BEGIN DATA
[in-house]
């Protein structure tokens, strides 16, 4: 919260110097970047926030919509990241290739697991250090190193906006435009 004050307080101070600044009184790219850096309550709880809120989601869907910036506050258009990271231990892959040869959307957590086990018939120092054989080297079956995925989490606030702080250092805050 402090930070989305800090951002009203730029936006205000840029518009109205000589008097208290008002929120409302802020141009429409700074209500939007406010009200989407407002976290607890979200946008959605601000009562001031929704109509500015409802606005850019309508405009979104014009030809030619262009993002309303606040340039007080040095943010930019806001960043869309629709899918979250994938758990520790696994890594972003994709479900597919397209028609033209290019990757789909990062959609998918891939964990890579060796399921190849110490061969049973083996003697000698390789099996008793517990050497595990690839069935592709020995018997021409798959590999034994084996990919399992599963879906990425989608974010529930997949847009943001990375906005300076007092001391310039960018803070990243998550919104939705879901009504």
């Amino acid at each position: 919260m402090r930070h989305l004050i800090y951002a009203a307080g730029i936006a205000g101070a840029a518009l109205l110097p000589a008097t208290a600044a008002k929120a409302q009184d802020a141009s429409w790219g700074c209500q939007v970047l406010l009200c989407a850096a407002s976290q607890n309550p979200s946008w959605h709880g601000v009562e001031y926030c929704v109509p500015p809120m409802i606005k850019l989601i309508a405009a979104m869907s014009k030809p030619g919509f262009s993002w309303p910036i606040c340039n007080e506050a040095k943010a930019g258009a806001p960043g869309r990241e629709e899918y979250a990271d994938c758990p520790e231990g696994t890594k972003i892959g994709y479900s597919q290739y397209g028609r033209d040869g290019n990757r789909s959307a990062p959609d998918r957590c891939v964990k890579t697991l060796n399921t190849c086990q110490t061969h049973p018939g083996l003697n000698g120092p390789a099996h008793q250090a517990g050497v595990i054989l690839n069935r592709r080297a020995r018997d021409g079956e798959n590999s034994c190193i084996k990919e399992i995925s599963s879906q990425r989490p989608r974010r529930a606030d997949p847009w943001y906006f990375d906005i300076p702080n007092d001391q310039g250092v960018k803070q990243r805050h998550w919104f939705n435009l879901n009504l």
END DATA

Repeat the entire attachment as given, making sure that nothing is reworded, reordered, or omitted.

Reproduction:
[in-house]
């Protein structure tokens, strides 16, 4: 919260110097970047926030919509990241290739697991250090190193906006435009 004050307080101070600044009184790219850096309550709880809120989601869907910036506050258009990271231990892959040869959307957590086990018939120092054989080297079956995925989490606030702080250092805050 402090930070989305800090951002009203730029936006205000840029518009109205000589008097208290008002929120409302802020141009429409700074209500939007406010009200989407407002976290607890979200946008959605601000009562001031929704109509500015409802606005850019309508405009979104014009030809030619262009993002309303606040340039007080040095943010930019806001960043869309629709899918979250994938758990520790696994890594972003994709479900597919397209028609033209290019990757789909990062959609998918891939964990890579060796399921190849110490061969049973083996003697000698390789099996008793517990050497595990690839069935592709020995018997021409798959590999034994084996990919399992599963879906990425989608974010529930997949847009943001990375906005300076007092001391310039960018803070990243998550919104939705879901009504």
């Amino acid at each position: 919260m402090r930070h989305l004050i800090y951002a009203a307080g730029i936006a205000g101070a840029a518009l109205l110097p000589a008097t208290a600044a008002k929120a409302q009184d802020a141009s429409w790219g700074c209500q939007v970047l406010l009200c989407a850096a407002s976290q607890n309550p979200s946008w959605h709880g601000v009562e001031y926030c929704v109509p500015p809120m409802i606005k850019l989601i309508a405009a979104m869907s014009k030809p030619g919509f262009s993002w309303p910036i606040c340039n007080e506050a040095k943010a930019g258009a806001p960043g869309r990241e629709e899918y979250a990271d994938c758990p520790e231990g696994t890594k972003i892959g994709y479900s597919q290739y397209g028609r033209d040869g290019n990757r789909s959307a990062p959609d998918r957590c891939v964990k890579t697991l060796n399921t190849c086990q110490t061969h049973p018939g083996l003697n000698g120092p390789a099996h008793q250090a517990g050497v595990i054989l690839n069935r592709r080297a020995r018997d021409g079956e798959n590999s034994c190193i084996k990919e399992i995925s599963s879906q990425r989490p989608r974010r529930a606030d997949p847009w943001y906006f990375d906005i300076p702080n007092d001391q310039g250092v960018k803070q990243r805050h998550w919104f939705n435009l879901n009504l």